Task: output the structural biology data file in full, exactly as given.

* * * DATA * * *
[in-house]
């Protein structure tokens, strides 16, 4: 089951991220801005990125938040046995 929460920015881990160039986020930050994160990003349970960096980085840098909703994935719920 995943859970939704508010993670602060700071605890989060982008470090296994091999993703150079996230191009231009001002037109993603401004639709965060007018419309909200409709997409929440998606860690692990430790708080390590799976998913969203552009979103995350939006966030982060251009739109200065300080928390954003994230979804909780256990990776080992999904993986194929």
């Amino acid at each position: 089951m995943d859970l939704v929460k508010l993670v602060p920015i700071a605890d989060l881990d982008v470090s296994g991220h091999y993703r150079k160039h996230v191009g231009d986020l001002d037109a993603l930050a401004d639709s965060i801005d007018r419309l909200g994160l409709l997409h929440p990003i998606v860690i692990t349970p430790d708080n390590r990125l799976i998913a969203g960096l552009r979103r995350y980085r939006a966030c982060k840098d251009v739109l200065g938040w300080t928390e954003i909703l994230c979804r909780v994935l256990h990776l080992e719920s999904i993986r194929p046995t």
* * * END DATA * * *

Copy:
[in-house]
């Protein structure tokens, strides 16, 4: 089951991220801005990125938040046995 929460920015881990160039986020930050994160990003349970960096980085840098909703994935719920 995943859970939704508010993670602060700071605890989060982008470090296994091999993703150079996230191009231009001002037109993603401004639709965060007018419309909200409709997409929440998606860690692990430790708080390590799976998913969203552009979103995350939006966030982060251009739109200065300080928390954003994230979804909780256990990776080992999904993986194929």
């Amino acid at each position: 089951m995943d859970l939704v929460k508010l993670v602060p920015i700071a605890d989060l881990d982008v470090s296994g991220h091999y993703r150079k160039h996230v191009g231009d986020l001002d037109a993603l930050a401004d639709s965060i801005d007018r419309l909200g994160l409709l997409h929440p990003i998606v860690i692990t349970p430790d708080n390590r990125l799976i998913a969203g960096l552009r979103r995350y980085r939006a966030c982060k840098d251009v739109l200065g938040w300080t928390e954003i909703l994230c979804r909780v994935l256990h990776l080992e719920s999904i993986r194929p046995t």